A. Amarender Reddy
THE government’s Genetic Engineering Appraisal Committee (GEAC) recently recommended the environmental release of transgenic Dhara Mustard Hybrid-11 (DMH-11) for testing in farmers’ fields and seed production. If testing in the fields gives greater yield and other intended benefits, the mustard hybrid could be permitted for wider commercial cultivation across India. The DMH-11 showed 30-35% higher yield than local varieties in laboratory tests. Another farmer-friendly characteristic of genetically modified (GM) mustard is herbicide resistance, which facilitates herbicide use to remove weeds from the fields instead of manual weeding which costs more due to high wage rates in view of labour scarcity. The DMH-11 has already passed multi-location tests. However, it still needs to cross hurdles such as the opposition from anti-GMO activists, field tests under farm conditions and its effect on honeybees and other pollinators.
Scientific policy-making should be solely based on valid evidence and scientific merit and not be driven by a stand either for or against GM crops. Hence, the government’s decision on the commercial release of GM mustard should be based on recommendations of the GEAC, the competent authority in all GM-related matters. During the past 20 years, anti-GM activists and opinions influenced the government’s decision against the commercial release of GM mustard on the grounds of environmental and food safety, resulting in a lost opportunity to increase mustard production. This crop has the potential to increase farmers’ income and reduce import dependency. India imports about 60% of its domestic consumption of edible oils by spending about Rs 1 lakh crore in foreign exchange every year.
For over 20 years, GM canola oil (a variant of mustard) and GM soya oil have been consumed globally, with no cases of their adverse impact coming to light. In India, we have been importing nearly 8 million tonnes of these GM oils and consuming GM canola oil and GM soya oil for the past 15 years. Notably, Australia has given its approval for commercial cultivation of Indian GM mustard with the sole purpose of importing it into India.
Another unfounded fear propagated by anti-GMO activists is that with GM technology, entire seed production will go into the hands of multinationals. Unlike Bt cotton, the government has full control over GM mustard technology and if it gives licences to private seed companies for seed production and marketing, the latter have to pay royalty to the government. Further, even if the government allows private seed production and marketing, the farmers have the right to access seeds at a reasonable price under the Protection of Plant Varieties and Farmers’ Rights Act, 2001. Hence private seed companies will not be allowed to sell beyond the Maximum Retail Price (MRP); the MRP itself has to be fixed by private firms with the consent of governments so that the prices remain affordable for small farmers.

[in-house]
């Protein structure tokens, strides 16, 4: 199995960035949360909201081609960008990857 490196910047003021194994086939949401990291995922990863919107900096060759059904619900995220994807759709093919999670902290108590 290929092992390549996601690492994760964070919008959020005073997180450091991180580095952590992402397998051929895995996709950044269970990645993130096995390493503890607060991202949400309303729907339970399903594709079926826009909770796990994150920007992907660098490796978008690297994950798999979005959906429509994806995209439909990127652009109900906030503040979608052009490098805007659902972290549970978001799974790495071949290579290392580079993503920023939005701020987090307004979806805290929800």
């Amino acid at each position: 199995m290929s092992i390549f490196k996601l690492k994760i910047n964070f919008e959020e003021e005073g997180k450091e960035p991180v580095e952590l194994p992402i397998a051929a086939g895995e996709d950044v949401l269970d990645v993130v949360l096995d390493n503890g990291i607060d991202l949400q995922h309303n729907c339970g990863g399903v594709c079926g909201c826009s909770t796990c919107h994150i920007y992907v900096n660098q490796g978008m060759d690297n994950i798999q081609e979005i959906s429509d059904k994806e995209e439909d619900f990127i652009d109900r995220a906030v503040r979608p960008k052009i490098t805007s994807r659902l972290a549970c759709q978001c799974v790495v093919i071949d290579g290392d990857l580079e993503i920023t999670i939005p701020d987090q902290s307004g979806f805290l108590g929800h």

There is a need for creating an enabling environment for all stakeholders to move forward for testing in fields and seed production. This is a huge task and cannot be handled by a single agency or department. It requires coordination between private and public agencies and also the community. The starting point should be the creation of a consortium of all stakeholders such as the Department of Agriculture, Indian Council of Agricultural Research, farmers’ organisations and private seed companies to coordinate and oversee various activities for large-scale commercialisation of DHM-11 in the mission mode. Foremost is the task of allaying the fears surrounding GM mustard so that everybody can be part of this revitalised ‘yellow revolution’ without any ambiguity. Institutional arrangements for large-scale seed production and distribution with private participation should be the priority for wider adoption by the farmers.
Potential districts for wider adoption of GM mustard need to be identified in mustard-growing states such as Rajasthan, Haryana, Uttar Pradesh and Punjab for focused and intensive efforts. Initially, the government may identify about 100 districts for prioritisation in creating awareness about GM mustard, then train the district agricultural officers, incharges of Krishi Vigyan Kendras and Agricultural Technology Management Agencies regarding GM technology, seed production, management practices etc. It is equally important to sensitise private companies and input dealers in these districts.
Busting myths relating to food and environmental safety of GM mustard is the first step towards avoiding a repeat of the experience of Bt brinjal in 2009-10 and GM mustard in 2016-17. In 2009, Bt brinjal was recommended by the GEAC for commercialisation, but kept under a moratorium until now due to various pressures, while in 2013, the same technology was commercialised successfully in Bangladesh. Similarly, GM mustard was also approved by the GEAC in 2016, but got stalled for similar reasons.
We have to understand that for centuries, farmers have ‘genetically engineered’ crops through breeding for choosing better food crops. Today, with GM technology, we are replicating the same process in a laboratory, with more precision and testing. The government should accept the recommendations of the regulatory body without any delay. This will pave the way for more scientific advancements and modern technologies in agriculture to make India more export-competitive and enhance farmers’ income.
The author is Principal Scientist (Agricultural Economics), ICAR-Central Research Institute for Dryland Agriculture, Hyderabad. Views are personal
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